Simply collecting a few more leeches, Ms. Weiskopf said, could potentially put the method on par with camera trapping — especially when time and money are taken into account. The leech work cost just $3,770, while the camera traps came in at $24,800.

Given these advantages, Ms. Weiskopf said, “leeches could really complement some of our already existing biodiversity-monitoring methods, and move forward some existing biodiversity conservation efforts.”

Future studies, Dr. Tessler added, could be made even more efficient by blending hundreds of leeches into a slurry and genetically sequencing all of their blood meals in one go.

“I don’t know how big this will become, but I think leeches have quite a bit of potential,” he said. “This is just a fascinating method.”

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Trilobites: How Do You Count Endangered Species? Look to the Stars


But cameras made for daylight can miss animals or poachers moving through vegetation, and the devices don’t work at night. Infrared cameras can help: Dr. Wich had been using them for decades to study orangutans.

These cameras yield large amounts of footage that can’t be analyzed fast enough. So what do animals and stars have in common? They both emit heat. And much like stars, every species has a recognizable thermal footprint.

“They look like really bright, shining objects in the infrared footage,” said Dr. Burke. So the software used to find stars and galaxies in space can be used to seek out thermal footprints and the animals that produce them.

To build up a reference library of different animals in various environments, the team is working with a safari park and zoo to film and photograph animals. With these thermal images — and they’ll need thousands — they’ll be able to better calibrate algorithms to identify target species in ecosystems around the world.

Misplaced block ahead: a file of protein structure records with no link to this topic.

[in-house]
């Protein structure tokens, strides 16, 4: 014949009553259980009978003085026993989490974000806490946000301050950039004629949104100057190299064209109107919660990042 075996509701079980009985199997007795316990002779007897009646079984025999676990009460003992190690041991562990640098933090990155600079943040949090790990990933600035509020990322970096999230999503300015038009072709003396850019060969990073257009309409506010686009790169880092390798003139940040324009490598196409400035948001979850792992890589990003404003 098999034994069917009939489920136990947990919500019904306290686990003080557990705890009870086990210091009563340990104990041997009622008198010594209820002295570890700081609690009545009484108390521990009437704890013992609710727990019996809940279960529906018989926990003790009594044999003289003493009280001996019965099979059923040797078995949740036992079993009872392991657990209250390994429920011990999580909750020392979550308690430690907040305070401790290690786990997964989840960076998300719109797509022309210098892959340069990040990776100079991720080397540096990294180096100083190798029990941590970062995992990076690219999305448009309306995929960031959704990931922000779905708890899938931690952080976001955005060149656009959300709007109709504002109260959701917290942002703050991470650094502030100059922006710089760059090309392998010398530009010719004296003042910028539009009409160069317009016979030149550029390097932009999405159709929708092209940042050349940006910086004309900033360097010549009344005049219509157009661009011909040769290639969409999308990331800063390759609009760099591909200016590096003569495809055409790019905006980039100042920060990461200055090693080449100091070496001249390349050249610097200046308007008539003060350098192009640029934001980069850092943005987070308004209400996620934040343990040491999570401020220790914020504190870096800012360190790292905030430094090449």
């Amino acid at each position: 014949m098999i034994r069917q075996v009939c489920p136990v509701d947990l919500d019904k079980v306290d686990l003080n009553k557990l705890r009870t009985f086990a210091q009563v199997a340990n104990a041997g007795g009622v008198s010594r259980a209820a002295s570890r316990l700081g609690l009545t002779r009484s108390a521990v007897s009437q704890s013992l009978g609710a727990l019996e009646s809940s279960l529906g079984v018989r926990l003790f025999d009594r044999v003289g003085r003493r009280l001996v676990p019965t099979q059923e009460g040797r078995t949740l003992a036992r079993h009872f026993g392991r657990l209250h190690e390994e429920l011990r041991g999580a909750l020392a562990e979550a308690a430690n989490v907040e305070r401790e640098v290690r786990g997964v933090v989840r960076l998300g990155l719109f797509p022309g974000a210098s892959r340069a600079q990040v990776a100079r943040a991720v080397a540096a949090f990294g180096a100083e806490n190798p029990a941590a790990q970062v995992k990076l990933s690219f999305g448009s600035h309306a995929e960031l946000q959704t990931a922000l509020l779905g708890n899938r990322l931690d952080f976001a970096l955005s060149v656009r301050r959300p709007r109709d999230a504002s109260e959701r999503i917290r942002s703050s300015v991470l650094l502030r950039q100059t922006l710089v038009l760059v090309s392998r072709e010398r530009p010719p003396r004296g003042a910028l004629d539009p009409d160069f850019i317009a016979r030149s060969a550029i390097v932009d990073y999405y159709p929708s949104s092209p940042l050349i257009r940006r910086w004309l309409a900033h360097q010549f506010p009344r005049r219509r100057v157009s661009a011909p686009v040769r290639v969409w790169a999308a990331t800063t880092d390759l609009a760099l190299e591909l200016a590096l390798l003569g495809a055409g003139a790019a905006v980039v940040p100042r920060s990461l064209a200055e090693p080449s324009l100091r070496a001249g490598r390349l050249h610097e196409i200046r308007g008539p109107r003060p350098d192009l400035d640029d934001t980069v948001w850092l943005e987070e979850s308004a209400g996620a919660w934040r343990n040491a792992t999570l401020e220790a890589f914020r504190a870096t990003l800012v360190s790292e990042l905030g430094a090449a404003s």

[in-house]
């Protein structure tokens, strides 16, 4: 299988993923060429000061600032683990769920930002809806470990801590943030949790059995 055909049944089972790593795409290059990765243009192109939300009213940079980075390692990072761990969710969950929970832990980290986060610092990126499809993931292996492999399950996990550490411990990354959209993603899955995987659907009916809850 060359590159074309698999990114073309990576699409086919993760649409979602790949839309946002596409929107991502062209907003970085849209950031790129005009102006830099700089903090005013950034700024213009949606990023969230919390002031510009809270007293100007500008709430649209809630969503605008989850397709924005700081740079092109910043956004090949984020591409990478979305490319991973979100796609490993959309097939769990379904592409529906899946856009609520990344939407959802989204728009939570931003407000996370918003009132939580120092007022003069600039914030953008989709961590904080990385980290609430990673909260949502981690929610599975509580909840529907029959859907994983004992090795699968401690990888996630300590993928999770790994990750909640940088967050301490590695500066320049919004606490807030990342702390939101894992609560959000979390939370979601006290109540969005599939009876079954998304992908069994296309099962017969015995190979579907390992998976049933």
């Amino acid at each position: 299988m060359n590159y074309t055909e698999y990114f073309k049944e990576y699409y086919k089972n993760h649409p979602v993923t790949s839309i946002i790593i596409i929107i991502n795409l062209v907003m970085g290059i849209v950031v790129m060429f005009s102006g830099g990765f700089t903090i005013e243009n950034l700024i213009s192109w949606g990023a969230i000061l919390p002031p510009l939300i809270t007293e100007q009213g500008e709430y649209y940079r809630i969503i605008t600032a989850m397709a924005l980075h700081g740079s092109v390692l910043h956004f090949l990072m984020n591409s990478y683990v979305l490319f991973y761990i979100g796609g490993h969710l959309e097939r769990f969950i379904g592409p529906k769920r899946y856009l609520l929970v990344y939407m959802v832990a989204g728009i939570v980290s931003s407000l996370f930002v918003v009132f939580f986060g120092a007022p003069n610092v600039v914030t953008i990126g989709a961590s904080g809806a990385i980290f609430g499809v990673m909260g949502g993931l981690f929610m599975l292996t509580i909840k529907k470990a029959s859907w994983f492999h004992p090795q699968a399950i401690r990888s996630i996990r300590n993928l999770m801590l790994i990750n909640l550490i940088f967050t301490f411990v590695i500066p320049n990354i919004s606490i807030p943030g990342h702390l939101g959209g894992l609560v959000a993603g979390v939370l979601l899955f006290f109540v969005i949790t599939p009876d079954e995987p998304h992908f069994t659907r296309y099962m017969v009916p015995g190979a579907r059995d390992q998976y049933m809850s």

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Rhinos observed as part of the tests. The researchers found that, like stars, animals have a recognizable thermal footprint.

Credit
Endangered Wildlife Trust/LJMU

The experts started with cows and humans in England. On a sunny, summer day in 2015, the team flew their drones over a farm to see if their machine-learning algorithms could locate the animals in infrared footage.

For the most part, they could.

But accuracy was compromised when drones flew too high, cows huddled together, or roads and rocks heated up in the sun. In a later test, the machines occasionally mistook hot rocks for students pretending to be poachers hiding in the bush.

Last September, the scientists honed their tools in the first field test in South Africa. There, they found five Riverine rabbits in a relatively small area. These shy rodents are among the world’s most endangered mammals. Only a thousand have ever been spotted by people.

The tests helped the scientists calculate an optimal height to fly the drones. The team also learned that animals change shape in real time (rocks don’t) as drones fly over. And the researchers found that rain, humidity and other environmental, atmospheric and weather conditions can interfere with proper imaging.

The scientists are refining their system to account for these issues. And in two years, Dr. Burke said, they plan to have a fully automatic prototype ready for testing. Within five years, she hopes to sell systems at cost — today, just around $15,000.

In the meantime, these astro-ecologists are also working with search and rescue groups to help find people lost at sea or in fog. And starting in May, they will collaborate with conservation groups and other universities to look for orangutans and spider monkeys in the dense forests of Malaysia and Mexico, as well as for river dolphins in Brazil’s murky Amazon River.